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Dead Famous Paperback – September 1, 2005
In the Barren Ground
Rookie cop Tana Larsson must track a killer—but can she survive the wild and frozen dark? Learn More
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But Elton's main reason to write the book is so he can wickedly skewer the kind of people who pursue fame on reality TV shows, as well as the adoring fans who lap up the idiocy as long as it's "good telly". I'd fault Elton for being so misanthropic if I didn't agree with him. The author's spokesman in the novel is the policeman heading the murder case, a traditional old fogey who complains constantly about having to watch the "House Arrest" tapes for clues. The policeman's unhipness is also a source of humor in the book, so it seems like Elton can also make fun of himself in the midst of his moral outrage. I especially enjoyed his mockery of the Minister of Culture, who appears on a TV program to emphasize how the government supports quality programs like "House Arrest", because we have to listen to young people and give them what they want, because they are our future. Elton's exciting murder mystery is a fancy wrapper around a bitter piece of candy.Read more ›
Added to this, however, is a satirization of the ubiquitous generational division (young, beautiful contestants, each wanting their 15 miutes of fame; young, hip police officers who have watched the show and believe they know the suspects from what they've seen on T.V., and a curmudgeonly older lead investigator who is out of touch with pop culture) as well as a biting social commentary on reality television in general. On the premise of the program, Elton writes, "Marvelous! ... An opportunity to spend an entire evening watching someone you don't know being asked to leave a house you've never been to by a group of people you've never even met and of whom you'll never hear of again. It's hard to imagine a more riveting scenario." On the people who are in the show and who produce the show, Elton writes, "It's Stockholm Syndrome, you know ...When captives fall in love with their tormentors ... and begin to rely on them, to trust them.Read more ›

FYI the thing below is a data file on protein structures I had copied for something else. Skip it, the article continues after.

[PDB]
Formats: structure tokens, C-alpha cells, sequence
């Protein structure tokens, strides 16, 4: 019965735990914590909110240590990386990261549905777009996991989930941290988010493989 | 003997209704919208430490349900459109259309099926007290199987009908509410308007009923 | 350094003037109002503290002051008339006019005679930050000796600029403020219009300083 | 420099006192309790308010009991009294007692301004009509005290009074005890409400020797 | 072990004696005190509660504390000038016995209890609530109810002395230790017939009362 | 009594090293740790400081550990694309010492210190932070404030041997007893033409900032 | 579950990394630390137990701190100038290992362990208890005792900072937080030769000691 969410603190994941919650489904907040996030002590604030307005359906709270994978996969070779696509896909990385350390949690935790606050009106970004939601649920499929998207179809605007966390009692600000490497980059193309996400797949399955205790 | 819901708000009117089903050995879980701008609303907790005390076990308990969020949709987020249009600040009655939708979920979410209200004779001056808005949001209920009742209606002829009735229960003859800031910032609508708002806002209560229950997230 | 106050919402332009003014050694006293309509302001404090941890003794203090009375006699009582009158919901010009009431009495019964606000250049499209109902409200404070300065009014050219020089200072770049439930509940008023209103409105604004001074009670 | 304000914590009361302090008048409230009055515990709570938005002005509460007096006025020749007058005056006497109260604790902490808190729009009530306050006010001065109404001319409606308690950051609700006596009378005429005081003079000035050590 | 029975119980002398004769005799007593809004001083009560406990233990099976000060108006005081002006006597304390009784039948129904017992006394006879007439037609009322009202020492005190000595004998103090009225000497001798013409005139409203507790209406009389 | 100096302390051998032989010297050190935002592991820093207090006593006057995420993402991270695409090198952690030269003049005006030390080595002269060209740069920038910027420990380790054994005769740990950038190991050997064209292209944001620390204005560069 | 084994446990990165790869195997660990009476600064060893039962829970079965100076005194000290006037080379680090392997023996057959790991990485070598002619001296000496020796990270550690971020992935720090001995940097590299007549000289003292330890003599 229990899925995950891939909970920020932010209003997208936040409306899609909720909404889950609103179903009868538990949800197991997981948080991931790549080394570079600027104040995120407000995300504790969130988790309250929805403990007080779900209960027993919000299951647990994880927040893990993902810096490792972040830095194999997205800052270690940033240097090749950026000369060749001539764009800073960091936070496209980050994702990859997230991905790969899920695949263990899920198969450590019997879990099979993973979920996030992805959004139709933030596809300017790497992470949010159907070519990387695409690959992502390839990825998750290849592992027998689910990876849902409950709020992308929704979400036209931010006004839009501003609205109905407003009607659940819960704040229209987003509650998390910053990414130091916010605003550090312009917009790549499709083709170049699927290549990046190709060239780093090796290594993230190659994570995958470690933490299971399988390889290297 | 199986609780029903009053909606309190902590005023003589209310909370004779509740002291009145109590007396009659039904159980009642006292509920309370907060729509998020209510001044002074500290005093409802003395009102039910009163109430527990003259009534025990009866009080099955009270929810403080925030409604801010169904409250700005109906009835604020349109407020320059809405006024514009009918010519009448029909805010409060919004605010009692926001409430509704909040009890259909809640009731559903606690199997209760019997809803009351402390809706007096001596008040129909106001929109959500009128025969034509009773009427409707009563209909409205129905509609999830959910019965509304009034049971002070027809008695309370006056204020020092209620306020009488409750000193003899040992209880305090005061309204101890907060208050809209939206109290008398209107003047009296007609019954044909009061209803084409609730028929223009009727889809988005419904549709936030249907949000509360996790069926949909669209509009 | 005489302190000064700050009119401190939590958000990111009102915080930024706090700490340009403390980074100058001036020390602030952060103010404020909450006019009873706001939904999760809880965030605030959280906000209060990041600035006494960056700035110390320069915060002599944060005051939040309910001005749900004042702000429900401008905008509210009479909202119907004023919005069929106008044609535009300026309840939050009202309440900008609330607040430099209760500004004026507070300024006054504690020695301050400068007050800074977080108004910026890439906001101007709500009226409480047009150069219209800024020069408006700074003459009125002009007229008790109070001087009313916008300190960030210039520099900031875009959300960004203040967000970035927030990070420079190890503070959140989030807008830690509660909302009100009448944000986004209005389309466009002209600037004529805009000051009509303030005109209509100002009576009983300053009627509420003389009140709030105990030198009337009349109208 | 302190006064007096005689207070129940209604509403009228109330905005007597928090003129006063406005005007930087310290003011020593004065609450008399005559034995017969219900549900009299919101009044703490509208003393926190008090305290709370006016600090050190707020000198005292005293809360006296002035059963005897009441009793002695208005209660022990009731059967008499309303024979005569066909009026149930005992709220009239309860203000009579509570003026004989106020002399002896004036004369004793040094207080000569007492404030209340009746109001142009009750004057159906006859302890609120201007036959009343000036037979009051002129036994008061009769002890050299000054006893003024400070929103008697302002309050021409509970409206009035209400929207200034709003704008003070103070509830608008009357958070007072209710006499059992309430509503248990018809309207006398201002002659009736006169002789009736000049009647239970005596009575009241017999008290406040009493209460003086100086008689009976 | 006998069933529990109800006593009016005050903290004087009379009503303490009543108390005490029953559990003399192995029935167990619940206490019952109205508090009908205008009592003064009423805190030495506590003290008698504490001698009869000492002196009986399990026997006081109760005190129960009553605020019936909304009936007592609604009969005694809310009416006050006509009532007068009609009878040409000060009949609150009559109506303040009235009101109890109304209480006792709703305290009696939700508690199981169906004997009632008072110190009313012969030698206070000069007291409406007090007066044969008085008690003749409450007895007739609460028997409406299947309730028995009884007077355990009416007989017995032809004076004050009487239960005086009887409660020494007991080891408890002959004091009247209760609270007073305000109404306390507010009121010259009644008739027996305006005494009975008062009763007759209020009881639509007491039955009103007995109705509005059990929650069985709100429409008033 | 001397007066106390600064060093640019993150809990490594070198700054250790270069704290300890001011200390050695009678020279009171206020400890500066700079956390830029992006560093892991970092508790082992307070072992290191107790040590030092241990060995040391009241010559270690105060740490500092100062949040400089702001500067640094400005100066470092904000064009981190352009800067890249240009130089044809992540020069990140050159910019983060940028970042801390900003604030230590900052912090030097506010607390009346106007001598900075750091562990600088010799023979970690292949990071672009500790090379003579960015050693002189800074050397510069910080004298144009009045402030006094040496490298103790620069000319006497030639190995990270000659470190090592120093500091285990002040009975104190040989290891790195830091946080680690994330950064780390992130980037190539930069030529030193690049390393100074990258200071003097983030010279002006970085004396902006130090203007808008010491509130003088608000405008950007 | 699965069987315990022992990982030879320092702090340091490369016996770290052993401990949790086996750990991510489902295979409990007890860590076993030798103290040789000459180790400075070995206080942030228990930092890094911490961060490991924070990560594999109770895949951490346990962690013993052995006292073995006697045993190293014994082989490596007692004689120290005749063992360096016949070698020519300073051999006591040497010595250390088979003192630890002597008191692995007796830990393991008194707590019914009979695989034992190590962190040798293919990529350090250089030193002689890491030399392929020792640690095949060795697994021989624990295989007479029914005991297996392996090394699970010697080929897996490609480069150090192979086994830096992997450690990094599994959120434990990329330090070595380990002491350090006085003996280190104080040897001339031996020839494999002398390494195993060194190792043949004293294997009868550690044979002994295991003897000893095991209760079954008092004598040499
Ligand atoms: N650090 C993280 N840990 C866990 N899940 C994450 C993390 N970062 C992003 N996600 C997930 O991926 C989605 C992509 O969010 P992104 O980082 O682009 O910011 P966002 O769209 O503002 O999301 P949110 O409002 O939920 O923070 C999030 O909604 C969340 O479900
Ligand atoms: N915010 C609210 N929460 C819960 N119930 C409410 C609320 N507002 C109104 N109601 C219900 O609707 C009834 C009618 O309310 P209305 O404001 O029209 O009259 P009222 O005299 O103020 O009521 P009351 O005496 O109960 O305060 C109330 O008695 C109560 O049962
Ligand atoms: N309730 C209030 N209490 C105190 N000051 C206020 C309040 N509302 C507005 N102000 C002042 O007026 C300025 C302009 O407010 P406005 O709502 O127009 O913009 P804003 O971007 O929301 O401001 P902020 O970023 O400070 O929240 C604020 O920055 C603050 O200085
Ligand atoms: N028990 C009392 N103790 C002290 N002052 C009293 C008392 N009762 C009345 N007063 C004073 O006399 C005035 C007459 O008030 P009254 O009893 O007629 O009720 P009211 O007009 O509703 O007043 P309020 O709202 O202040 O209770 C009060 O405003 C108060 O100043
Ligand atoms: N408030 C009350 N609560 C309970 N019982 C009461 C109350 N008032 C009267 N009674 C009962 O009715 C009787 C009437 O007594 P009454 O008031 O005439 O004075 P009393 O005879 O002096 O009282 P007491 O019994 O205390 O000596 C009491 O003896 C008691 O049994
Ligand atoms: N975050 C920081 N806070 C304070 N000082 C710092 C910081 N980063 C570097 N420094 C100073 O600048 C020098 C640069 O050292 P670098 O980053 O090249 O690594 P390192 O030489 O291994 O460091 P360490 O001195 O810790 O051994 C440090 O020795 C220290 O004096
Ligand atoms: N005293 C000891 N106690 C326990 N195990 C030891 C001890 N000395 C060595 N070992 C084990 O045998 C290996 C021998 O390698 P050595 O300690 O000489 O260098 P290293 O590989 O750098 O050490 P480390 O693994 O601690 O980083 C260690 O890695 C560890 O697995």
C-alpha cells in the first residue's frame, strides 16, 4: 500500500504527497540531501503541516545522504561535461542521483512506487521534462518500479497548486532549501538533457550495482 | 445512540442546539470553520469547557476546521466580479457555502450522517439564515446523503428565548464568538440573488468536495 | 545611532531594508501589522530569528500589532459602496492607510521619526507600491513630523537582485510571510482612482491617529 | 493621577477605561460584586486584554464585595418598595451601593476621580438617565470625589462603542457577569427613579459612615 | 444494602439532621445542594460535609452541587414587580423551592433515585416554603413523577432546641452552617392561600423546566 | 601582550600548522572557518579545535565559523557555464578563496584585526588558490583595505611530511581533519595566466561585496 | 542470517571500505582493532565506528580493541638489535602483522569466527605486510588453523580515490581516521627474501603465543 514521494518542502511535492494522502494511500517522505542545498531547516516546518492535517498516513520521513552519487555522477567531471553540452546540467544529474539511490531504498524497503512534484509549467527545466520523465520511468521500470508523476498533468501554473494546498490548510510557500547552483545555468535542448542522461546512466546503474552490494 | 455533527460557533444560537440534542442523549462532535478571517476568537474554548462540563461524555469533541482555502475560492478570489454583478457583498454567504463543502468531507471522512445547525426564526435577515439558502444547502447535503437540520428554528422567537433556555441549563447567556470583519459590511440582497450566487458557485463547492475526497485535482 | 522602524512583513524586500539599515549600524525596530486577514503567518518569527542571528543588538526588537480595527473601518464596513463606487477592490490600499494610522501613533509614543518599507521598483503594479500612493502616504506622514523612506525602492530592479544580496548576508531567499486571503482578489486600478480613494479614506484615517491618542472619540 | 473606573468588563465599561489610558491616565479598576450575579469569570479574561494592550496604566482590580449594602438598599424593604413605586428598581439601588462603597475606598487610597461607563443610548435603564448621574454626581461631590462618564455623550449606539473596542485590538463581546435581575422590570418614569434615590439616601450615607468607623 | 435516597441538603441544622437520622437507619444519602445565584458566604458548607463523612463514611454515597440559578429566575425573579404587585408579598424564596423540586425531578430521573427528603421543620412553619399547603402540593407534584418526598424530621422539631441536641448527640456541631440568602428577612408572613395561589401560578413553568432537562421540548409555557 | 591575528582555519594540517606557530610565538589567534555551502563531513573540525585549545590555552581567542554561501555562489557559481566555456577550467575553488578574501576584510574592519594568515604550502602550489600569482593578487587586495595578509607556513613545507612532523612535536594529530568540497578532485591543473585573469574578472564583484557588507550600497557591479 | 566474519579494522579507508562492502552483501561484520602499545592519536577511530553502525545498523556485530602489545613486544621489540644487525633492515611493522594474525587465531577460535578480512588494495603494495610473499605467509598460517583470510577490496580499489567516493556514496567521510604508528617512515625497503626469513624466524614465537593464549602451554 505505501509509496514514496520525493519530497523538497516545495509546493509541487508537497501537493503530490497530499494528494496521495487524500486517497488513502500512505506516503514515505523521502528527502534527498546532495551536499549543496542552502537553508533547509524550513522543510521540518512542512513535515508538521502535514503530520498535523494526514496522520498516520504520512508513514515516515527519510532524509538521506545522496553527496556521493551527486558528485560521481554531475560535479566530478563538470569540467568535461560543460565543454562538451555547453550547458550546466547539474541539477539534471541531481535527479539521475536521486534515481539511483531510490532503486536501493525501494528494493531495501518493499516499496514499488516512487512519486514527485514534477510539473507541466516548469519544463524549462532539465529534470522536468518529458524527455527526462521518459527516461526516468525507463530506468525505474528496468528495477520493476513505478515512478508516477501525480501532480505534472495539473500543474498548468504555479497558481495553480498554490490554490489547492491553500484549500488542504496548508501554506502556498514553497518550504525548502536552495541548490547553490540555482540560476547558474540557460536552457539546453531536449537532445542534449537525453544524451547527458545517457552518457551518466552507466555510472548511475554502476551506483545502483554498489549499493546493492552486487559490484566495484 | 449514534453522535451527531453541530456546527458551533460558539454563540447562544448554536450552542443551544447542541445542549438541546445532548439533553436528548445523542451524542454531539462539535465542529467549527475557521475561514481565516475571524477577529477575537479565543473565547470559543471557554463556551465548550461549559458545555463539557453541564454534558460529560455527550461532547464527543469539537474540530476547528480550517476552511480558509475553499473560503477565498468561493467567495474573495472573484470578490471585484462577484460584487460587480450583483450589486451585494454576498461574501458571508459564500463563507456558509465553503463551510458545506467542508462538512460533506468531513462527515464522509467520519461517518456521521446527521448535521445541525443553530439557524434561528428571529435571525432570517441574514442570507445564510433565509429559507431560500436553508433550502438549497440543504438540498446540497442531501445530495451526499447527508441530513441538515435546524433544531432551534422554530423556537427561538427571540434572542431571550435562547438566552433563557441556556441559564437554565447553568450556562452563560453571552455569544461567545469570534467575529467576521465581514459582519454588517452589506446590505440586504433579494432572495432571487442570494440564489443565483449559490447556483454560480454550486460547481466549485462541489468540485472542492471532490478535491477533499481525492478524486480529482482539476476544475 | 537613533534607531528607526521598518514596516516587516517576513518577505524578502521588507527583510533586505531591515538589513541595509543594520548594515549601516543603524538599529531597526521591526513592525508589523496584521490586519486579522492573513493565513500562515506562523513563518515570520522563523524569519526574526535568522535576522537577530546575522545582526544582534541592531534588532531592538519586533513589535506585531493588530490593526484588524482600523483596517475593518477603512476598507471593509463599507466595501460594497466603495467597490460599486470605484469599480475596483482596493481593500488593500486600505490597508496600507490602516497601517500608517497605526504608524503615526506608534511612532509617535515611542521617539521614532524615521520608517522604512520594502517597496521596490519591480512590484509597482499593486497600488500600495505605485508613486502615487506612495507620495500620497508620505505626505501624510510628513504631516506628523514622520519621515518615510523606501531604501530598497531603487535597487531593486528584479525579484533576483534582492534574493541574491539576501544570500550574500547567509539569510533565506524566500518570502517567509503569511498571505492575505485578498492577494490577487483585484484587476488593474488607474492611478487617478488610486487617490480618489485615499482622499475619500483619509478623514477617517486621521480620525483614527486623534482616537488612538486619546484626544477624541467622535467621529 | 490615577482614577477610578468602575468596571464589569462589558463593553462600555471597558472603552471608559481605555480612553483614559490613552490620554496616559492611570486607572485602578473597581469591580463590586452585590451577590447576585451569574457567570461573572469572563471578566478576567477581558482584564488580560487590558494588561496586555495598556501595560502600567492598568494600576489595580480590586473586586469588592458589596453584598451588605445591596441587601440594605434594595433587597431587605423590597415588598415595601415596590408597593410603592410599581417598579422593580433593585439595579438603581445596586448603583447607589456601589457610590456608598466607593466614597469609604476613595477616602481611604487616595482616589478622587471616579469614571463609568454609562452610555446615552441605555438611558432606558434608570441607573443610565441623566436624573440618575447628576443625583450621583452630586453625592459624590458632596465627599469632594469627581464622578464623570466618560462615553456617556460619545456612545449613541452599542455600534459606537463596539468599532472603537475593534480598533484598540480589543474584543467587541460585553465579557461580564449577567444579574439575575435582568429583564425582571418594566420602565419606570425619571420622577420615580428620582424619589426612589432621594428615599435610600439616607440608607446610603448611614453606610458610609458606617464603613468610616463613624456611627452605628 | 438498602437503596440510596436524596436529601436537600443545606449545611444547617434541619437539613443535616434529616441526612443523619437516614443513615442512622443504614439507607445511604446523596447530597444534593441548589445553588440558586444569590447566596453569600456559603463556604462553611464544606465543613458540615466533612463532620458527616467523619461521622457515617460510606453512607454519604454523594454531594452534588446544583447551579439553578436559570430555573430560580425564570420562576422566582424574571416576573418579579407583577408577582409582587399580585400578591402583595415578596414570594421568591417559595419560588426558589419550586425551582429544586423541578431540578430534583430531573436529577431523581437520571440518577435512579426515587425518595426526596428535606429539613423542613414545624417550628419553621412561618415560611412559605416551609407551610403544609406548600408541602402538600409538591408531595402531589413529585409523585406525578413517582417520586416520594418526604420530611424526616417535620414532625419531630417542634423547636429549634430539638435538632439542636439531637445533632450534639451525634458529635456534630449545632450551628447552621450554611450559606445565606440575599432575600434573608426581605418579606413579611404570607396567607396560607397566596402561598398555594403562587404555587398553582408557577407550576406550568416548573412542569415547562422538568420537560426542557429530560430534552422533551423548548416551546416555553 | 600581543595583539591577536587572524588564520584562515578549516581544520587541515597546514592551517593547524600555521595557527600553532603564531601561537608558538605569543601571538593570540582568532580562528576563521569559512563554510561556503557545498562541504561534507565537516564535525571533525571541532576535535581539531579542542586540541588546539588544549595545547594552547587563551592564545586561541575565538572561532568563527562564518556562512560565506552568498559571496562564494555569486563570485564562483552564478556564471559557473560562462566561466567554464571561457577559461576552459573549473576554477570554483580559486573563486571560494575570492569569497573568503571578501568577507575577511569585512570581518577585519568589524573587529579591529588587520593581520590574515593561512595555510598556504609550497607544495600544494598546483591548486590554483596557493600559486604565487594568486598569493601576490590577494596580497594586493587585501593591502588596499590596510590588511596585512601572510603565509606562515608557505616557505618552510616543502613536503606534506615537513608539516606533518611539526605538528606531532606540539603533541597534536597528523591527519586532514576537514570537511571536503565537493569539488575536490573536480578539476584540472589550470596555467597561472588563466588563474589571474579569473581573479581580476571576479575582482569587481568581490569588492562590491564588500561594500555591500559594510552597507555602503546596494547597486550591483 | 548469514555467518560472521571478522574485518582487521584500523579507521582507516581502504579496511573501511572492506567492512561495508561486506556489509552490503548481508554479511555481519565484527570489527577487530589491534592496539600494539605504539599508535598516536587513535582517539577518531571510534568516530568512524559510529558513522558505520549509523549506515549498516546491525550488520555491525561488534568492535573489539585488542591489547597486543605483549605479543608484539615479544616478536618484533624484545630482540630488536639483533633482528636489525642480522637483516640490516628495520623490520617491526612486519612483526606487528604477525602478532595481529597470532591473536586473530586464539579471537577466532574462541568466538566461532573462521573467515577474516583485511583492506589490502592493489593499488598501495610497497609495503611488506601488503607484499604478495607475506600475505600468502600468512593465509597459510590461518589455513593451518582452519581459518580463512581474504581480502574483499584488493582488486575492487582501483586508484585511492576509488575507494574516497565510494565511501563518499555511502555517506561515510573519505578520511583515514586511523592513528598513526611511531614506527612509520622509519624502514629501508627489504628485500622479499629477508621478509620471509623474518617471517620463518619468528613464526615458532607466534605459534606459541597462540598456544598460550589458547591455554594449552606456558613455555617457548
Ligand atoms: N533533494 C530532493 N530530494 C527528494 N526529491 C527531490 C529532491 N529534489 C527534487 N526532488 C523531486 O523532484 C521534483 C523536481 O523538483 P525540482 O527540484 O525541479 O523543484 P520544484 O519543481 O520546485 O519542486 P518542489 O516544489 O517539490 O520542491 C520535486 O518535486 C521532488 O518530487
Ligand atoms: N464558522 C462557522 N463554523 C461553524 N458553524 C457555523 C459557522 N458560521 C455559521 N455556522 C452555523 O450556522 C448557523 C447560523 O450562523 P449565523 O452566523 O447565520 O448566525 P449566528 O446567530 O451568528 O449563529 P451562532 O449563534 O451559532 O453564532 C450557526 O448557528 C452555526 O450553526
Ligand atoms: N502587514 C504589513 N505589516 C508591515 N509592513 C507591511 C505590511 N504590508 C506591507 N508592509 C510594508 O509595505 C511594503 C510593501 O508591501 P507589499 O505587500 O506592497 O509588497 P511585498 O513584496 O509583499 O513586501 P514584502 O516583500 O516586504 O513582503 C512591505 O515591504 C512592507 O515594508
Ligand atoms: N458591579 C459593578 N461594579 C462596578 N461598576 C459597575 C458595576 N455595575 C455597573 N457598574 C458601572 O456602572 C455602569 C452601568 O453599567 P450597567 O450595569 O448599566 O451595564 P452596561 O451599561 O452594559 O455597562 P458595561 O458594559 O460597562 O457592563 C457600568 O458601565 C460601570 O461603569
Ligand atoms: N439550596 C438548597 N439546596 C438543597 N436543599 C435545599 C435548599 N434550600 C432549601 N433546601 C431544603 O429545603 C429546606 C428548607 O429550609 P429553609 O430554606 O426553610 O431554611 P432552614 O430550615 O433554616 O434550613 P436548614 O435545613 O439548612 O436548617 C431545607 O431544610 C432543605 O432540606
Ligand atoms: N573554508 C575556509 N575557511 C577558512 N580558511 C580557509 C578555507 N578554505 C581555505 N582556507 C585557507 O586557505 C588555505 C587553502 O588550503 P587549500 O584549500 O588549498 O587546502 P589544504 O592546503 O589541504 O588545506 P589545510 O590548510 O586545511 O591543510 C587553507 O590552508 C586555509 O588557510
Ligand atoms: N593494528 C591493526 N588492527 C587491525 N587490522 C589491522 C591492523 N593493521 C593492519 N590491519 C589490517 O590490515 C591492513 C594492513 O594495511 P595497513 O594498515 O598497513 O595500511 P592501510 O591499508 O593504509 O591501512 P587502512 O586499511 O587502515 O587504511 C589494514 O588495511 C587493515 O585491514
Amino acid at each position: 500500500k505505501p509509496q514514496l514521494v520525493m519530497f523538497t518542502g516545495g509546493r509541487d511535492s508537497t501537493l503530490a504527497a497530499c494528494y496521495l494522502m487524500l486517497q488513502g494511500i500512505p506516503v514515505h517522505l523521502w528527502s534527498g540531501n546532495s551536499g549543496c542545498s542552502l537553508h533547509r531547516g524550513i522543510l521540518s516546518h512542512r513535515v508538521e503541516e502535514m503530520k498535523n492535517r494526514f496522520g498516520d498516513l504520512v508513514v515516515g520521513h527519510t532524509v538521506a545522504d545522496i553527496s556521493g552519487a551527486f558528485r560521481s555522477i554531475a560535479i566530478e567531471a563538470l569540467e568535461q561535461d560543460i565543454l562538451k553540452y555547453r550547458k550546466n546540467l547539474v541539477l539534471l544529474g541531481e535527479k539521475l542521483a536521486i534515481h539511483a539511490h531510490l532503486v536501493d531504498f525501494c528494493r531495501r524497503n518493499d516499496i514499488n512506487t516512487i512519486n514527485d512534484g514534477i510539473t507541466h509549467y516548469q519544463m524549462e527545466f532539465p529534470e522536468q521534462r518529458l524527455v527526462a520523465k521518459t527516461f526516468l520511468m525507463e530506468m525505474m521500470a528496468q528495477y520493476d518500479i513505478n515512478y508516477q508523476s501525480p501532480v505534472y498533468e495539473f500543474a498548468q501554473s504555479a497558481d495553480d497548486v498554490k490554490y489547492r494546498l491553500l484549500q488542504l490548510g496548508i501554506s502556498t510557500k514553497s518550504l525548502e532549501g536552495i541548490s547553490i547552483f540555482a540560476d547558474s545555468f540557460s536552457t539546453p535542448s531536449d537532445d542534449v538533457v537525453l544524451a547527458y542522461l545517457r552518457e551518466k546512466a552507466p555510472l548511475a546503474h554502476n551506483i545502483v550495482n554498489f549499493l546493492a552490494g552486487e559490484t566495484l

The inmates are repulsive in every way. Only the physically repulsive anarchist Woggle is a likeable character although he also has his dark side. Best of all is the portrayal of the cynicism of reality TV. The ending was a touch predictable but no less entertaining and clever for that. A great read.
Most Recent Customer Reviews
Great satire about reality tv and a good mystery to boot!Published 29 days ago by Kathleen Gallegos
As a Big Brother (US) fan, I found this extremely entertaining & well-written. Some of the British accents & slang was a bit rough, but I know I'll never look at BB the same. Read morePublished 2 months ago by Shelley H
You can see by reading this, that Elton used some of the jokes (and possibly the inspector) from Thin Blue Line. It's a really fun read, even if you aren't into reality television. Read morePublished 15 months ago by space marines codex
Definitely relevant to a particular time in TV content evolution, but still quite entertaining. Good storyline but perhaps a little to neat.Published 17 months ago by JS
A good who-done-it and with some humor but not so outrages as some of Ben Elton's other novels.Published 21 months ago by hashingisgreat
I thought the whole book was totally ridiculous until 3/4 through then it got a bit interesting but predictable
towards the end
I would certainly recommend this and all Ben Elton books. They are all so easy to read and a great laugh.
Do yourself a favour and buy it.